jueves, junio 17, 2004

New studies contradict FAO report and show that genetically engineered Bt cotton fails to benefit farmers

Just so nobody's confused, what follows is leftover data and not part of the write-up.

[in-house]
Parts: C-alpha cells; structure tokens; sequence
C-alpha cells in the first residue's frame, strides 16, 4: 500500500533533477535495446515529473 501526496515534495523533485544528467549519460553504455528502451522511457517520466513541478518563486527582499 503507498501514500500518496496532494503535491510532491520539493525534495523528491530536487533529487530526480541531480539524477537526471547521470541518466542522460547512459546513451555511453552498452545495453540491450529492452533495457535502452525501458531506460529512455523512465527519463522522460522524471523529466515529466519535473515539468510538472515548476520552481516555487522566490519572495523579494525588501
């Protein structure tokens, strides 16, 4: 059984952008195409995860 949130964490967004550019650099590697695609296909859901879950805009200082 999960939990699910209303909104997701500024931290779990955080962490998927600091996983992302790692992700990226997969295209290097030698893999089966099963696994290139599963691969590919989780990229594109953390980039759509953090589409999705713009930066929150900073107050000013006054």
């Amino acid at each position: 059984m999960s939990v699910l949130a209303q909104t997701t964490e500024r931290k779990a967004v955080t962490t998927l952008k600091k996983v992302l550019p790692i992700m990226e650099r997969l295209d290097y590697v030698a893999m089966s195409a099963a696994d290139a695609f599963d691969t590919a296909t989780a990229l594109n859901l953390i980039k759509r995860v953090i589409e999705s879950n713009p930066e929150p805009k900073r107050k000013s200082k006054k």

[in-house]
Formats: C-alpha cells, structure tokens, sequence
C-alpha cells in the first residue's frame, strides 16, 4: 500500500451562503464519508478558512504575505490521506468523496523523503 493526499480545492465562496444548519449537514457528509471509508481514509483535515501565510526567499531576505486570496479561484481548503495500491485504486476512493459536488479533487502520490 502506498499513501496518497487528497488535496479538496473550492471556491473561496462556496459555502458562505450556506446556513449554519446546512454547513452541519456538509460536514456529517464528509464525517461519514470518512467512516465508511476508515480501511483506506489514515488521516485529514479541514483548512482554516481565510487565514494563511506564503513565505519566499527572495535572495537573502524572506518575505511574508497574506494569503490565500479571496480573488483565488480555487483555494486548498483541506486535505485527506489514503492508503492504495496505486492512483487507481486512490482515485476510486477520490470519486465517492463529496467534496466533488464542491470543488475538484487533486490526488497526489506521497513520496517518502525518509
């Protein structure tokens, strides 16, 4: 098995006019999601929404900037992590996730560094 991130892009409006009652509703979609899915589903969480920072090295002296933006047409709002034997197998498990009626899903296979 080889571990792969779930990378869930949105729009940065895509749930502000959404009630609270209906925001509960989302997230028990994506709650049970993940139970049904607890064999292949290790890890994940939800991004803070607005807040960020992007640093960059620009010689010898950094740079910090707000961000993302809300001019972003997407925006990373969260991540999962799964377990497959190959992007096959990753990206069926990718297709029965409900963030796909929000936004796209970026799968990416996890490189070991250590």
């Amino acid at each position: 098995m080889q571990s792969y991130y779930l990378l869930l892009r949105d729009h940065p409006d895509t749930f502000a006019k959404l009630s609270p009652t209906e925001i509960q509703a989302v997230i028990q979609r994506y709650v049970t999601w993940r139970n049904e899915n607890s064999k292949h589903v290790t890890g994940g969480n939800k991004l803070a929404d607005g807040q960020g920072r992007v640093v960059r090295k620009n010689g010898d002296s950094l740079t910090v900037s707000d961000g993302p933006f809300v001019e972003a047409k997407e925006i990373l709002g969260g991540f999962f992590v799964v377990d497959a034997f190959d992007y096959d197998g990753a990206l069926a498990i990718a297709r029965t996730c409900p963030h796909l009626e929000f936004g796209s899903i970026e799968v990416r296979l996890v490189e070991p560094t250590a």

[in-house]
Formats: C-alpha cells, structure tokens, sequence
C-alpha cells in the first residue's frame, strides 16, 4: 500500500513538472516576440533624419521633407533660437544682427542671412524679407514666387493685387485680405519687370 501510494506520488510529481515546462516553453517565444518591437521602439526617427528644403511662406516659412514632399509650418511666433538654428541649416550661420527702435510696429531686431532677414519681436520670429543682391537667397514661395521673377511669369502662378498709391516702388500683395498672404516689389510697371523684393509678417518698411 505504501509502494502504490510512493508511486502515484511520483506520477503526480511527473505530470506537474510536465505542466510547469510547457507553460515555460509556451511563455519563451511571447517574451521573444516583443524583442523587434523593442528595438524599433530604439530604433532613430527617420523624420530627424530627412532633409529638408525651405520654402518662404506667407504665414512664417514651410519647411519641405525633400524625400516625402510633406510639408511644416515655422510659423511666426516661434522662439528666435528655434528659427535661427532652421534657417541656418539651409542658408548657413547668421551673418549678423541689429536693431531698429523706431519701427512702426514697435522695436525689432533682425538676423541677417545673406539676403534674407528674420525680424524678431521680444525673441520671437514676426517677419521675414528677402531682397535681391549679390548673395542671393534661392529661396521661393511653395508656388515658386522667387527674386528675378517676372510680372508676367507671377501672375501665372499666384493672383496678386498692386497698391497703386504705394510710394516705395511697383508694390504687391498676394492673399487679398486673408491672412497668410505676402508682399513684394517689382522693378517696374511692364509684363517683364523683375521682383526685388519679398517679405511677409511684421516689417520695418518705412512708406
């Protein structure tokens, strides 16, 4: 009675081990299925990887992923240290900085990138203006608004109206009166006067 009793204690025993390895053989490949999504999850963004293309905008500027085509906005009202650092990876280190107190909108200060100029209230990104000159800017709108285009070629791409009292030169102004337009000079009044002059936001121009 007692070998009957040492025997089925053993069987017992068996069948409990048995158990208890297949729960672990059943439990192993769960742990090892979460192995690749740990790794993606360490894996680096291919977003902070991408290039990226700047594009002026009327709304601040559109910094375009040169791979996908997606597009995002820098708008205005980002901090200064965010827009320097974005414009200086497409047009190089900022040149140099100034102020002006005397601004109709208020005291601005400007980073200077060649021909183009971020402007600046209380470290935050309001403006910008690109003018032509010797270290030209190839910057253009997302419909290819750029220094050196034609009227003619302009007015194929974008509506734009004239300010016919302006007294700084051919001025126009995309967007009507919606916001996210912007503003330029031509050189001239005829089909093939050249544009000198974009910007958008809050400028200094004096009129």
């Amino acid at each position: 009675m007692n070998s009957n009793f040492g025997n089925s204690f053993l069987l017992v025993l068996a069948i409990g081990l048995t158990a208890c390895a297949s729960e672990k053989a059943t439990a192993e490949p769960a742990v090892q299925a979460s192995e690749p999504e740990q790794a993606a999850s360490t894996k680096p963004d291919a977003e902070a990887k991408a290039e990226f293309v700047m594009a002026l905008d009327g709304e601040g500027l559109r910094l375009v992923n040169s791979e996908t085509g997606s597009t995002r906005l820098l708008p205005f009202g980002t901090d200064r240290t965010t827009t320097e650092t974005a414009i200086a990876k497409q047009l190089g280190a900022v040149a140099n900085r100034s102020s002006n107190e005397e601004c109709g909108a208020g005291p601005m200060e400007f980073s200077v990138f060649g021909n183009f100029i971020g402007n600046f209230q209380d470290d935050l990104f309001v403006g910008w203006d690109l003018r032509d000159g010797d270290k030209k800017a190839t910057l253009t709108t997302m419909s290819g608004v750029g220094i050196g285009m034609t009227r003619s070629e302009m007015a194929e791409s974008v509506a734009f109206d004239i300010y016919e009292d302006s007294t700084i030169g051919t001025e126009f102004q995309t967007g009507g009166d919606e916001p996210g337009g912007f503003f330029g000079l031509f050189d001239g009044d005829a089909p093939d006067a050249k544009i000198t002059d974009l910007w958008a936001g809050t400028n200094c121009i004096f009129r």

On May 17th the FAO released a report, Agricultural Biotechnology, Meeting the needs of the poor?, painting a positive picture of GM crops and recommending that more resources be put towards the development of GM technologies for developing countries. The centre-piece of the report is its analysis of farmer experiences with Bt cotton around the world, which the FAO uses to claim "that resource-poor smallholders in developing countries can gain significant benefits from the adoption of transgenic crops in terms of higher and more stable effective yields, lower pesticide costs and reduced health risks from chemical pesticide exposure." But the FAO report ignores what is actually happening on the ground, as Bt cotton fails to deliver benefits to small-scale farmers around the world. Today, two new studies on Bt cotton in India and West Africa by the Andhra Pradesh (AP) Coalition in Defence of Diversity and GRAIN provide more evidence of Bt cotton's failure in the fields and of the FAO's failure to defend the interests of small-scale farmers. They come at a time when FAO’s Director General received a letter signed by over 1500 organisations and individuals, expressing their outrage and disagreement with the FAO report.

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